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Asthma Triggers - Topic Overview

An asthma trigger is a factor that can lead to sudden difficulty breathing or other symptoms of asthma (asthma attack).

Some triggers are substances a person may be allergic to (allergens). Allergens cause the body's natural defenses (immune system) to produce chemicals called immunoglobulin E (IgE) antibodies. These chemicals bind to allergens, causing inflammation of the bronchial tubes, which carry air to the lungs. The allergen may also cause asthma attacks. These triggers include:

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Other triggers can cause asthma symptoms without affecting the body's immune system. These include:

  • Cigarette smoke and air pollution.
  • Viral infections, such as colds and influenza, and sinus and other upper respiratory infections.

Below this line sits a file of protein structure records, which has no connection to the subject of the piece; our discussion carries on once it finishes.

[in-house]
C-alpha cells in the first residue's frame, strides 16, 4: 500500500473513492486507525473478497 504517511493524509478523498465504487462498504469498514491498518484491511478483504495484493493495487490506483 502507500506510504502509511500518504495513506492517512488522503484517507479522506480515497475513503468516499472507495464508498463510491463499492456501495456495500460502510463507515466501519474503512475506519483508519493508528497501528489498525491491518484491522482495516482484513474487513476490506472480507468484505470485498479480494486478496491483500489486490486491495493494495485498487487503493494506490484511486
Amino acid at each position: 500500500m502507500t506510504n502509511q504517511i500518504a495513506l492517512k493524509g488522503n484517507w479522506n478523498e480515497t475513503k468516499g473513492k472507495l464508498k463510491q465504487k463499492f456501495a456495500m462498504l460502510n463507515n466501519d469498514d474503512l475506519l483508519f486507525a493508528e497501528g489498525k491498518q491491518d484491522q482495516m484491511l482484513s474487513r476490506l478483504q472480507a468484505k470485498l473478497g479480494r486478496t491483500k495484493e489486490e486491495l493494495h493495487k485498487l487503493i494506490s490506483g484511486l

• Exercise. Many people with asthma have symptoms when they exercise.
  • Dry, cold air.
  • Medicines, such as aspirin or beta-blockers.
  • In adults, hormones, including those involved in pregnancy and menstrual periods (just before or during periods).
  • Gastrointestinal reflux disease (GERD). Some experts debate whether GERD makes asthma worse. Studies have shown conflicting results as to whether GERD triggers asthma.1

    This information is produced and provided by the National Cancer Institute (NCI). The information in this topic may have changed since it was written. For the most current information, contact the National Cancer Institute via the Internet web site at http:// cancer .gov or call 1-800-4-CANCER.

    WebMD Medical Reference from Healthwise

    Last Updated: March 14, 2013
    This information is not intended to replace the advice of a doctor. Healthwise disclaims any liability for the decisions you make based on this information.
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